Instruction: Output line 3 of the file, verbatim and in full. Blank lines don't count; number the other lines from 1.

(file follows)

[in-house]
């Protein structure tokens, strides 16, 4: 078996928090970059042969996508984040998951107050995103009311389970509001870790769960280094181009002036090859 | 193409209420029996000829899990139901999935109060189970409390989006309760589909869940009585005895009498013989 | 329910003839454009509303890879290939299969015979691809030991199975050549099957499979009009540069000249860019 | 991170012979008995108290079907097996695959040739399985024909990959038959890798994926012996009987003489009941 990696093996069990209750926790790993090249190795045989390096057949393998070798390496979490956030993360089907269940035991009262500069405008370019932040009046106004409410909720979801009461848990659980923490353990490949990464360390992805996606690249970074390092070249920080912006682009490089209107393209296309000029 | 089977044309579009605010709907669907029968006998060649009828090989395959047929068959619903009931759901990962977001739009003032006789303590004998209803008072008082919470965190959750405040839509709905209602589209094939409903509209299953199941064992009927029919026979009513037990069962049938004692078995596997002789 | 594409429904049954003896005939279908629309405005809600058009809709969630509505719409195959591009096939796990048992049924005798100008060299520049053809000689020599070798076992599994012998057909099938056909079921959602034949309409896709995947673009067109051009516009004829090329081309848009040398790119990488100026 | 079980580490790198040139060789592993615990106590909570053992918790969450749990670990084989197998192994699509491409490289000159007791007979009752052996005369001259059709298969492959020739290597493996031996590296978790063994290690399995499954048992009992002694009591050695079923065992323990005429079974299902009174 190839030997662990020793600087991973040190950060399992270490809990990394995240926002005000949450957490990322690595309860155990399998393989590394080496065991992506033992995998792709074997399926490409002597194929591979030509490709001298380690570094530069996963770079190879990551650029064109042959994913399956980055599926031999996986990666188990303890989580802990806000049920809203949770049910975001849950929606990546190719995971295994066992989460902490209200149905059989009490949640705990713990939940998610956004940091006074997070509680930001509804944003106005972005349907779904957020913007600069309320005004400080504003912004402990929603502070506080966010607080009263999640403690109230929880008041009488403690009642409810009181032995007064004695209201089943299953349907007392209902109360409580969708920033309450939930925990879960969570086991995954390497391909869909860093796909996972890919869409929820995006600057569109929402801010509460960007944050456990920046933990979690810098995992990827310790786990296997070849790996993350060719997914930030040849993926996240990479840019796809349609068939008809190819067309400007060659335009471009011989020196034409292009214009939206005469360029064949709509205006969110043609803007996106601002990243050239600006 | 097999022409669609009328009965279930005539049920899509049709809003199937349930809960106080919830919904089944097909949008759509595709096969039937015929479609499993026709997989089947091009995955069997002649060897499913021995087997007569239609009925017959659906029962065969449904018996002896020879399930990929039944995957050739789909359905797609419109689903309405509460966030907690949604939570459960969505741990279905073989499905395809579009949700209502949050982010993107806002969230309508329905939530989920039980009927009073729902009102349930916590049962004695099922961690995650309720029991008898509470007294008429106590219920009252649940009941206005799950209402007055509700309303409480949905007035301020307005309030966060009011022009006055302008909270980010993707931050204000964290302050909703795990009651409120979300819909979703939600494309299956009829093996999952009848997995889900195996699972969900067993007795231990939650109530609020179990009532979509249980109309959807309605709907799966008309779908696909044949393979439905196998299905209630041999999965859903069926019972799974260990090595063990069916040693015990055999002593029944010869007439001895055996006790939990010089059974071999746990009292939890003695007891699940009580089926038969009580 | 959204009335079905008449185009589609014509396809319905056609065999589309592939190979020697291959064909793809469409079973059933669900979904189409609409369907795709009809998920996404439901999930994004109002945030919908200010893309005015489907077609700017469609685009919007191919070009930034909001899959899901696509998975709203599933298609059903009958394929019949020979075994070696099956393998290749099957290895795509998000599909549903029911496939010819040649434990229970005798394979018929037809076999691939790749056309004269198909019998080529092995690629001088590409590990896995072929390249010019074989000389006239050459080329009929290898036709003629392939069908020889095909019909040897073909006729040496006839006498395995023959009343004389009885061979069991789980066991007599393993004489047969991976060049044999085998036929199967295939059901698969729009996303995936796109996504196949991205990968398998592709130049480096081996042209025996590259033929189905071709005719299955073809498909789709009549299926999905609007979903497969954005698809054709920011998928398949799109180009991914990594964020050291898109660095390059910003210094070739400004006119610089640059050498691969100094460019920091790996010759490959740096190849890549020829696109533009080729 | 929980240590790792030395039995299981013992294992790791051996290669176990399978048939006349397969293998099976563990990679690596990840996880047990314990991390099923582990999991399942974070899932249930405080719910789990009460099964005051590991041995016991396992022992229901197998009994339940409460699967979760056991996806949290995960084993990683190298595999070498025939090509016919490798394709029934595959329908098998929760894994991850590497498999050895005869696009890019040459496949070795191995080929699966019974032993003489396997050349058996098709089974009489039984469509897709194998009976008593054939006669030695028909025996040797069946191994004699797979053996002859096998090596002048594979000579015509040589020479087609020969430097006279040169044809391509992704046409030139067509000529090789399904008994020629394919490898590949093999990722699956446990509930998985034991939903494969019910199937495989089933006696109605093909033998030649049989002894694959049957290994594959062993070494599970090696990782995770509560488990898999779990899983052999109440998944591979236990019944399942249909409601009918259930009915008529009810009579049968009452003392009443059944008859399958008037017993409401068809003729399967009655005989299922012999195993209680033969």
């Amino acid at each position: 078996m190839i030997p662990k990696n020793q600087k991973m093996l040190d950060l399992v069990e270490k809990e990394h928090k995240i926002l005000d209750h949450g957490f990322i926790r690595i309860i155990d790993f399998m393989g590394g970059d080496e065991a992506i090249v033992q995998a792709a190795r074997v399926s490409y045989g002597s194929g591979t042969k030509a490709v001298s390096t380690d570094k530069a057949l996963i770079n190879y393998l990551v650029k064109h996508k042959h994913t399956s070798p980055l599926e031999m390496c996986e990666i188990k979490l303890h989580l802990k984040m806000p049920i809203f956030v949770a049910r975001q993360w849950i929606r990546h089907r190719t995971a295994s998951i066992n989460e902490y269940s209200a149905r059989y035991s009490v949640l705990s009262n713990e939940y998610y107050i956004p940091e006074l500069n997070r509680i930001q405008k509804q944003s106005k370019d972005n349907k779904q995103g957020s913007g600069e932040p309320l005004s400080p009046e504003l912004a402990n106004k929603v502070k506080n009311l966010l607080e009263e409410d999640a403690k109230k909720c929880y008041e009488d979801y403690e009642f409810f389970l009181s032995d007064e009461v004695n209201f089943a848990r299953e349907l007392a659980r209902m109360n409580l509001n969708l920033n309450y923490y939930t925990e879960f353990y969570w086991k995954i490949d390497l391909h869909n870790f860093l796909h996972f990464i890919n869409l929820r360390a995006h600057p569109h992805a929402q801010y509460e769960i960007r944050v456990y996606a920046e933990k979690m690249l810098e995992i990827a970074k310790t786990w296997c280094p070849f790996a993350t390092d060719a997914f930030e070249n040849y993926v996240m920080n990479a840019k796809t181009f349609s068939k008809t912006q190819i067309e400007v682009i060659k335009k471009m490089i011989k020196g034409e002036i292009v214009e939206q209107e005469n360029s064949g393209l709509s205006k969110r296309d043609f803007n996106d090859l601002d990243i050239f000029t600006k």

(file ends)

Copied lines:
């Amino acid at each position: 078996m190839i030997p662990k990696n020793q600087k991973m093996l040190d950060l399992v069990e270490k809990e990394h928090k995240i926002l005000d209750h949450g957490f990322i926790r690595i309860i155990d790993f399998m393989g590394g970059d080496e065991a992506i090249v033992q995998a792709a190795r074997v399926s490409y045989g002597s194929g591979t042969k030509a490709v001298s390096t380690d570094k530069a057949l996963i770079n190879y393998l990551v650029k064109h996508k042959h994913t399956s070798p980055l599926e031999m390496c996986e990666i188990k979490l303890h989580l802990k984040m806000p049920i809203f956030v949770a049910r975001q993360w849950i929606r990546h089907r190719t995971a295994s998951i066992n989460e902490y269940s209200a149905r059989y035991s009490v949640l705990s009262n713990e939940y998610y107050i956004p940091e006074l500069n997070r509680i930001q405008k509804q944003s106005k370019d972005n349907k779904q995103g957020s913007g600069e932040p309320l005004s400080p009046e504003l912004a402990n106004k929603v502070k506080n009311l966010l607080e009263e409410d999640a403690k109230k909720c929880y008041e009488d979801y403690e009642f409810f389970l009181s032995d007064e009461v004695n209201f089943a848990r299953e349907l007392a659980r209902m109360n409580l509001n969708l920033n309450y923490y939930t925990e879960f353990y969570w086991k995954i490949d390497l391909h869909n870790f860093l796909h996972f990464i890919n869409l929820r360390a995006h600057p569109h992805a929402q801010y509460e769960i960007r944050v456990y996606a920046e933990k979690m690249l810098e995992i990827a970074k310790t786990w296997c280094p070849f790996a993350t390092d060719a997914f930030e070249n040849y993926v996240m920080n990479a840019k796809t181009f349609s068939k008809t912006q190819i067309e400007v682009i060659k335009k471009m490089i011989k020196g034409e002036i292009v214009e939206q209107e005469n360029s064949g393209l709509s205006k969110r296309d043609f803007n996106d090859l601002d990243i050239f000029t600006k």